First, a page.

Law says she found no finer example in how scripting for radio expands the writer’s creative potential than Lisa Halpern’s Episode 7 contribution, “Excerpts from ‘Flying Through Blue.’”
“I wanted to share excerpts from Lisa’s new stage play–something she is developing not meant radio play at all. In Lisa’s script the character talks about Hawaii, but doesn’t literally go to Hawaii. When we did that sequence in our show we, the listeners, actually go to Hawaii. You hear the little ukulele, you hear the water and the waves and you have that experience of the whale breaching and whole sensation of being in the water. All of that was originally written to happen off-stage. A writer quickly learns they don’t have to worry about A) how to stage it or B) how to film it because the audience’s imagination is going to take care of that and we can go anywhere.”
“I think all of the writers, without exception, have been incredibly flexible,” says Law. “And now I’m getting more and more ruthless about length and economy. They’ve all been fantastic about saying ‘yes’ to that. There is no extra anything, there is no unnecessary anything. It’s really pithy and now I find that when I go to them with notes and say, ‘I need you to trim some fat out of this section or take some air out of that section,’ they’re almost always thinking the exact same thing. It’s like when the camera zooms in, crystallizing the moment down onto that single focused image—that’s the kind of thing that these writers are getting really good at.”
Law says a key to the success of Sandbox Radio’s unique model is how the ensemble went about growing the show. “You don’t change the format, you don’t change the fact that it’s a one-night only taping because that’s what’s magical about it. If you did multiple performances, maybe multiple performances on one night the magic is gone.”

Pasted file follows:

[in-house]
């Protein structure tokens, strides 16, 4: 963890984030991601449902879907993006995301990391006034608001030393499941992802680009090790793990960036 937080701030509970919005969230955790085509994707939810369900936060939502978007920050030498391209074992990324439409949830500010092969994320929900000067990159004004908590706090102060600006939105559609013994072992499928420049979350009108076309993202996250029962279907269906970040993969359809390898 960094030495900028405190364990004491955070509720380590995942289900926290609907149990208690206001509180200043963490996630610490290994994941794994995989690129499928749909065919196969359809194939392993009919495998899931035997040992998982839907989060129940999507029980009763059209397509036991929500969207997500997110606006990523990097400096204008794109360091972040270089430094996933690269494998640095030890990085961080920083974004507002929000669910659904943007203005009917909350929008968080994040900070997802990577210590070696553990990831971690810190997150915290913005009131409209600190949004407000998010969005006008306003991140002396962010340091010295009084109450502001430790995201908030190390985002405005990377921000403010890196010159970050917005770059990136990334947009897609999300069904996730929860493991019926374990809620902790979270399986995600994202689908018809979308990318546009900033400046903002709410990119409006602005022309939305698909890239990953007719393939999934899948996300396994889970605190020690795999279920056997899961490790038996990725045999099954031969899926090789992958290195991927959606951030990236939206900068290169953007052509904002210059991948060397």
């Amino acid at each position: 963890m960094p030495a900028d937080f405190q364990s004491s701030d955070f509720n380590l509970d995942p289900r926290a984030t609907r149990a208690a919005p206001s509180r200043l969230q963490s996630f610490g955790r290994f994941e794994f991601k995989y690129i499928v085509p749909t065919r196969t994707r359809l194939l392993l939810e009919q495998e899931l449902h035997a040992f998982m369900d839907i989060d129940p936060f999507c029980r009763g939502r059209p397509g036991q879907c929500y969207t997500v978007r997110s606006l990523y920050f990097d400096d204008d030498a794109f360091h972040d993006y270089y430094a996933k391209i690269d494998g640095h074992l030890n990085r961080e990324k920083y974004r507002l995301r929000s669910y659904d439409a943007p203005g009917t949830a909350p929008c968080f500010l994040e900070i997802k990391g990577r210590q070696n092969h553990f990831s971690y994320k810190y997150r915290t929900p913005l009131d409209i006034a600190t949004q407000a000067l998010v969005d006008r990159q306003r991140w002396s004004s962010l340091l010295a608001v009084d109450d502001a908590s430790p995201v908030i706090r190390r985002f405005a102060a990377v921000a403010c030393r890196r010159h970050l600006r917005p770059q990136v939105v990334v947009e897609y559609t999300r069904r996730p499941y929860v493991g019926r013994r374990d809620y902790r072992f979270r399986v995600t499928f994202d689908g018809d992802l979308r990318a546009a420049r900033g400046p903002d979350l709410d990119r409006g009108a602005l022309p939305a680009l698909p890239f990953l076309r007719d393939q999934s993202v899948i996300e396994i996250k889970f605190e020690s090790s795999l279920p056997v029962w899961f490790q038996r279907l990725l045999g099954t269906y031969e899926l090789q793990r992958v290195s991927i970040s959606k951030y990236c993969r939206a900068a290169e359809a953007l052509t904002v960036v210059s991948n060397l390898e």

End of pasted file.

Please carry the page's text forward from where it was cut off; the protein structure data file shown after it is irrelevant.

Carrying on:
The Sandbox Radio Theater model is an evolving one. A significant change to that model came when admission ceased to be free. “I’m just a firm believer in people getting compensated for their art,” says Law. “Yes, we do it because we love it and we could choose something else to do that would be more lucrative, but that shouldn’t be a reason for not being paid. Charging admission is the first step toward getting people paid, because that produces even the tiniest bit of revenue for me to play with in addition to grants and donations otherwise for the show.”
“I also think it is a sign of respect for the artists that the audience is really willing to make,” says Law. “It says, ‘This is worth it to me. The quality of this is worth it to me.’ You devalue yourself as an artist when you they say, ‘Oh, I’m not going to charge admission.’ It’s not that the quality of the work you’re doing is any less valuable, but a lot of the time I think an audience looks at it that way and considers it as a hobby and we’re doing it just do this for fun. You know what? These people in the Sandbox Artists Collective are professional artists of a certain age and we’re not doing theater in the garage anymore.”